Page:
Almost as revolutionary a work as A.J.P. Taylor's Origins Of The Second World War (but obviously less contentious).

Minor criticisms of the book are that there is very little on the emergence of air war, and nothing is said of the `Avenger' debacle of the French high command.

Nonetheless a book that every Great War enthusiast should own.
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8 of 9 people found the following review helpful
2.0 out of 5 stars Interesting book but some important question marks regarding Memory, 3 Feb 2014
I realize that it may seem unduly harsh to deduct 3 stars from the book rating because of objections to its treatment of only a specific aspect of WWI. However, I believe that in the current context of reappearance of extreme ideologies in Europe, of the persistence of incidents of Shoah denial at high levels and the rise of moral relativism, it is better to err on the side of stressing Memory rather than getting bogged down to hair-splitting arguments about technical aspects of large scale killings.

One of the most prominent examples of the way the book treats some of the more human aspects of the war is the reference to the Armenian Genocide: The book (e.g. on page 114 of the 2005 Penguin edition of the book) contains very compelling and concrete evidence for the designation of the massacres as "genocide", but, despite this, it hesitates to call it a genocide. What is worse, part of the blame for not settling the issue is cast on the "readiness of Armenians and others to use the word 'genocide'" while in the very next sentence it is stated that the number of dead was likely around one million! When we are talking about such massive scale of destruction of human life, it is incredible that the author would expect people (not just Armenians) to not feel strongly about these events and to not insist on such a designation of the killings.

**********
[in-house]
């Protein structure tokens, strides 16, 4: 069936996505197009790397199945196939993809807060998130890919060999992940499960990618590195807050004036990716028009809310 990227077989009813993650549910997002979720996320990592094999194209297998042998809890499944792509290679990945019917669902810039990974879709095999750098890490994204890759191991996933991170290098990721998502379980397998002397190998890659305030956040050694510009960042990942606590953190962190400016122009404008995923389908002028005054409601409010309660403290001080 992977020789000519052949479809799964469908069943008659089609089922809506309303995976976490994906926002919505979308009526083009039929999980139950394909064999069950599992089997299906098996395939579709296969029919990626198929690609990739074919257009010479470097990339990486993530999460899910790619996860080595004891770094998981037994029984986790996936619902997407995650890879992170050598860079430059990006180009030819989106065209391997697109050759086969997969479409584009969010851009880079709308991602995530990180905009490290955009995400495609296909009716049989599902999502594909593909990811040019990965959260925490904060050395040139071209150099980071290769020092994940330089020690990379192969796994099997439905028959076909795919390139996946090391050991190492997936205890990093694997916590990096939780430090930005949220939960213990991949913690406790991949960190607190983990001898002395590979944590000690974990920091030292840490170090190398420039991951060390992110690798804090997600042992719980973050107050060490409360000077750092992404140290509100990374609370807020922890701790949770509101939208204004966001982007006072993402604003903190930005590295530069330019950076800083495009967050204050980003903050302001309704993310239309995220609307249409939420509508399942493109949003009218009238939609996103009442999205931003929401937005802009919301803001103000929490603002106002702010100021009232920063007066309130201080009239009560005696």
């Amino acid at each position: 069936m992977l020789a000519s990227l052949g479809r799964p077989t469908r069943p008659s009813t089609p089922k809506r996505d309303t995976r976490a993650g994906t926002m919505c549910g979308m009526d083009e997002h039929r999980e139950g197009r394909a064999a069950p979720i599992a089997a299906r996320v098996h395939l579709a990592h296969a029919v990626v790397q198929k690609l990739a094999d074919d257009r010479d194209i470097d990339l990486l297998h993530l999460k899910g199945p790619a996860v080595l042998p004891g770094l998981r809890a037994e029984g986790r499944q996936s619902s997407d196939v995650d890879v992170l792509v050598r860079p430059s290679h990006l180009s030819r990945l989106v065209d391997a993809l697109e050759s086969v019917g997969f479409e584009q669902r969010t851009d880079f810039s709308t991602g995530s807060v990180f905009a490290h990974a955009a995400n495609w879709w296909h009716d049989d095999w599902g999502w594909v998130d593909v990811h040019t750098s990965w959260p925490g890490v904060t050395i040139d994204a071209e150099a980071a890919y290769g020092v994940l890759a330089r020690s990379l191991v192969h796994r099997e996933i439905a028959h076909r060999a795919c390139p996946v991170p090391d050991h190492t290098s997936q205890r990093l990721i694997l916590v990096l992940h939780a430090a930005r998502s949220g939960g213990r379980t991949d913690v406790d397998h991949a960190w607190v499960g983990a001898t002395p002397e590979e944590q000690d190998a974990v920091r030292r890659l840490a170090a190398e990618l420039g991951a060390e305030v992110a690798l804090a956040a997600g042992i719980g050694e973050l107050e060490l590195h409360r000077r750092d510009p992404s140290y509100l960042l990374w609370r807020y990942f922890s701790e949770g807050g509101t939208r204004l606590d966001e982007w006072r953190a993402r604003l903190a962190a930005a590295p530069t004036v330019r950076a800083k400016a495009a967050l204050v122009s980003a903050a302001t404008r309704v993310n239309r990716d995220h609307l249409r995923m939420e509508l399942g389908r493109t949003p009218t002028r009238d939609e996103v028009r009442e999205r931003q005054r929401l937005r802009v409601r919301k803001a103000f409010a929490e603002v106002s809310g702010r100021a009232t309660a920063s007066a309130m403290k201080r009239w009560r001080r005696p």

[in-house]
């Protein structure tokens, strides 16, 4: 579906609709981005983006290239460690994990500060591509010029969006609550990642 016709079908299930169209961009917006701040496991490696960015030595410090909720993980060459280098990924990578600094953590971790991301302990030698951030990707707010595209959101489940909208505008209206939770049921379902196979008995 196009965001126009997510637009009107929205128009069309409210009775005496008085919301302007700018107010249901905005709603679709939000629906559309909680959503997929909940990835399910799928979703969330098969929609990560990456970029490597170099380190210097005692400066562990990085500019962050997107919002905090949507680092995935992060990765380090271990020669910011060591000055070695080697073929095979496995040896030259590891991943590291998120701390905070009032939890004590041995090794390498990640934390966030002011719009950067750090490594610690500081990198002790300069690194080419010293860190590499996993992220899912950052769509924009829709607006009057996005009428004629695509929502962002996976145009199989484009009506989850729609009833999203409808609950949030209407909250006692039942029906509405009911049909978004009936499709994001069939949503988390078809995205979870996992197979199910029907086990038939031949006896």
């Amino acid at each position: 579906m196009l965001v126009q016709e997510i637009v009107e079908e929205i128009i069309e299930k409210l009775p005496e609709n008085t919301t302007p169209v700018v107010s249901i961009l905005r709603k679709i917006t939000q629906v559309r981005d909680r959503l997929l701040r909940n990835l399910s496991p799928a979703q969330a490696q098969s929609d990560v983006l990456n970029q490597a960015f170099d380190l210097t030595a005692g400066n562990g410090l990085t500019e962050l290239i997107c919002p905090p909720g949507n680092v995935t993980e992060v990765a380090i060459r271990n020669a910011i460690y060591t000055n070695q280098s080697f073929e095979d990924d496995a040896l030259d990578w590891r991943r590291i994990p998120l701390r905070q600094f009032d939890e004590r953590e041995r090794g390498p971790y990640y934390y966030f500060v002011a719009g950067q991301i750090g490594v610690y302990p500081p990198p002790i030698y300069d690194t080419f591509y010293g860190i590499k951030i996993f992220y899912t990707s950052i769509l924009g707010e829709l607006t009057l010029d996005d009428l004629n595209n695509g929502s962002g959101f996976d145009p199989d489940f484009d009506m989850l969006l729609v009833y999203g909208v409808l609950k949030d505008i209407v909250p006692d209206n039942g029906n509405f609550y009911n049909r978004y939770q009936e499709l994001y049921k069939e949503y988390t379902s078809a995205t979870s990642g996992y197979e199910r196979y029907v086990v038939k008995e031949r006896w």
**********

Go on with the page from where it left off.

The main cause of the author's uncertainty on the designation of the massacres is some doubts on whether the killings were centrally organized or spontaneously perpetrated by the majority population. However, the facts given within the discussion of exactly this question make such doubts sound like legalistic pedantry at best. Specifically, it is stated that "By this stage-late May 1915-the Turkish leadership was ready to give shape to the whole, to Turkify Anatolia and to finish with the Armenian problem." (page 114 of the 2005 Penguin edition of the book), suggesting that it is not an issue of "whether" but of "when" it was centrally decided to "finish with the Armenian problem". After all this information provided in the book itself, the frustration of its author with those insisting on the designation "genocide" becomes incomprehensible.

That said, the book gives is an extended account of WWI offering an alternative interpretation of the mechanisms leading to the war and to the way it was conducted. For instance, it suggests that, although the war became a "world-war" at a later stage, its roots were always international because they touched upon European colonies and the associated system of international relations. It is further suggested that, because of the internal developments in various European countries, WWI was not a war driven only by interests but also by conflicts of ideologies.